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The first thing to note is that for anyone who knows Kano and has heard his first album, this is quite different from his first album release 'London Town'. It seems to be the case these days that most artists releasing a second album usually show a kind of maturity in the music in their second album, and I think this is true of Kano. I personally felt that this album had a lot of thought put into it and its sound, and is quite unique amongst a genre which can produce some very similar music, that genre being grime. I think this album moves away from the tradition grime sound, even to the extent that you might not call this second release grime. The first few listens of this album were OK. I'd say this one is an album that will grow on you. I didn't find anything particularly outstanding upon first listen, but then again, its rare that I do with any music I hear. It certainly did grow on me though. I think its important that you actually listen to what the lyrics say. From East Ham Kano offers a lot of views throughout the album on the state of London life these days, mentioning guns and such similar matters, on many occasions. There is definitely a message he's trying to bring through with songs such as 'Fighting the Nation' and 'Sleep Tight'. I think artists deserve credit for trying to send out messages with responsibility, mainly because its the youngsters on London's streets who are dealing with the issues Kano mentions and may look up to him and take his message as guide. Whether this is actually the case, I don't know, but theres certainly credit due for Kano even attempting to get such messages across. As previously mentioned the album definitely takes a different direction from his first album release. Some of the songs are slower, but if you listen closely to his words, there is still meaning. I think your opinion on this album all depends on your situation and circumstance, and depends on what your listening to it for. If you enjoyed the first album for its grime roots and faster pace, you probably won't like this one as much. If you enjoyed the first album for its content and context, then you can enjoy this one too. Being born and bred in London as well, I find alot of the issues that Kano mentions important. There are some good star appearances on this album such as Craig David, Damon Albarn from Gorillaz and Kate Nash. There are some unique songs too. Overally I really enjoyed this album, but maybe more for its message than its musical content. Don't get me wrong, I think the songs are good, but as far as that is concerned, I think Home Sweet Home did a better job there. Still, hats off to Kano, he's using his position to get a message out there, and thats respectable. Not a bad album by all means, but definitely a step in a different direction.
Kano, born Kane Brett Robinson, returns for his second album and the follow up to 2005's 'Home Sweet Home' with 'London Town'. Born on the 21st May 1985, Kano is another British star that brought grime to the masses along with Dizzee Rascal, and with that Kano has became the second biggest star for his genre, however being a big star in his specific area has its downfalls as people are more critical of his work and are likely to be more drawn to the independant artists, a tag that Kano can no longer carry with his larger budget. Featuring twelve tracks, it is reasonable to expect that there shall be some standout tracks that just need to be released as singles. So far the only named single from London Town is 'This is the Girl' featuring Craig David. Hearing this before hearing the rest of the album, I thought Kano was going to hit back hard as the tone of the song worked great as a love song, something that Kano has always excelled at. The single also marked the comeback of Craig David, who featured a much grimier look in the video and showed that Craig David could suit a new direction - because his harmonys over the top of the track work wonders. Unfortunately this is the best track on the album, and I'm not just saying that because I have heard it over and over, this track had instant appeal that drew you to it. With the exception of 'This is the Girl', there is only one other track on the album that runs for under three minutes and that is 'Me & My Microphone' featuring Kate Nash. I'm not a Kate Nash fan at all, and I think she's a poor excuse of a Lily Allen - and how many people have got bored of Lily already. The fact that the track is a more suitable 3.35 length could be an indication that this is going to be the second single, and I have heard it getting some radio airplay although I think they're still testing the water for it and nothing has been set in stone yet. The track is very upbeat and wouldn't nessacarilly make you think it is by who it is. I feel the beginning is more suited to being played in a car in the warm weather though, rather than this upcoming winter, although I suppose we're only just getting our summer. It's quite cheesy really, and works better as a mainstream song rather than something staying true to Kano, although there are factors in there for diehard Kano fans, and I enjoyed his reference to The Game at the beginning of the track saying - 'It was all a dream'. Another track I was really looking forward to hearing after how well Craig David performed on the released single was 'Bad Boy', once again featuring Craig. One of the better tracks on the album, and another lesson of Craig David hitting his notes. 'Production of my Environment' has also started to get to me as a song I can listen to, but that's mainly because it's the first track on the album so everytime I put it on in my car I automatically listen to it before actually realising I'm playing any music. 'London Town' is also the name of a track on the album, which has a live feel about it, and 'Buss It Up' is another alright song, but once again I must mention that they are track two and three on the album so it could just be a matter of if you listen to every song on this album enough you'll start having an appeal to it. I think it's when you get to track five and 'Fightin The Nation' that people really begin to question Kano's direction on the album, as it starts all acoustically and 'singing' about guns and amunition. 'Sleep Tight' is also an incredibly slow song, and I'm not sure that it even works well as a love inn kind of song. Overall I think it is pretty much decided that this is a disappointment, although it does have that factor that it was worth while listening to, and whilst those fans that liked Kano from the start might not appreciate some of his work on this album there are maybe some tracks that will help Kano grab a new audiance, and maybe that is what he was trying to achieve with some songs with a new sound.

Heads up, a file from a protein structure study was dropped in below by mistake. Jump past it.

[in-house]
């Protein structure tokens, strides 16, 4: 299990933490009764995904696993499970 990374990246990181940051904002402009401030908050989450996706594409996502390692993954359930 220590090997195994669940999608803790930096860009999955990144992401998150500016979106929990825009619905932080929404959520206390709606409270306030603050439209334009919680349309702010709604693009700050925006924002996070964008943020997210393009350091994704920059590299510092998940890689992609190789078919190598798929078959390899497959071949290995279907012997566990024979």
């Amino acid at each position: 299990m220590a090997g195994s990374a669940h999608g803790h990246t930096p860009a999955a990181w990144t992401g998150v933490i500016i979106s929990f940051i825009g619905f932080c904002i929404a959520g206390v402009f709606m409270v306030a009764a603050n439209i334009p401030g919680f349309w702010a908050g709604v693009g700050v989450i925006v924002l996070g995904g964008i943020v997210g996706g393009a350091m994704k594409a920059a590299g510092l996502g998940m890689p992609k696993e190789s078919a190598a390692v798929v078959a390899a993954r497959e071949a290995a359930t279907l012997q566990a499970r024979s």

Disc #1 Tracklisting
2 London Town
3 Buss It Up
4 Bad Boy
5 Fightin' The Nation
6 Feel Free - Kano & Damon Albarn
7 Sleep Tight
8 This Is The Girl - Kano & Craig David
9 Me And My Microphone - Kano & Kate Nash
10 Over And Over
11 This Is My Life (Thin Line)
12 MC Grime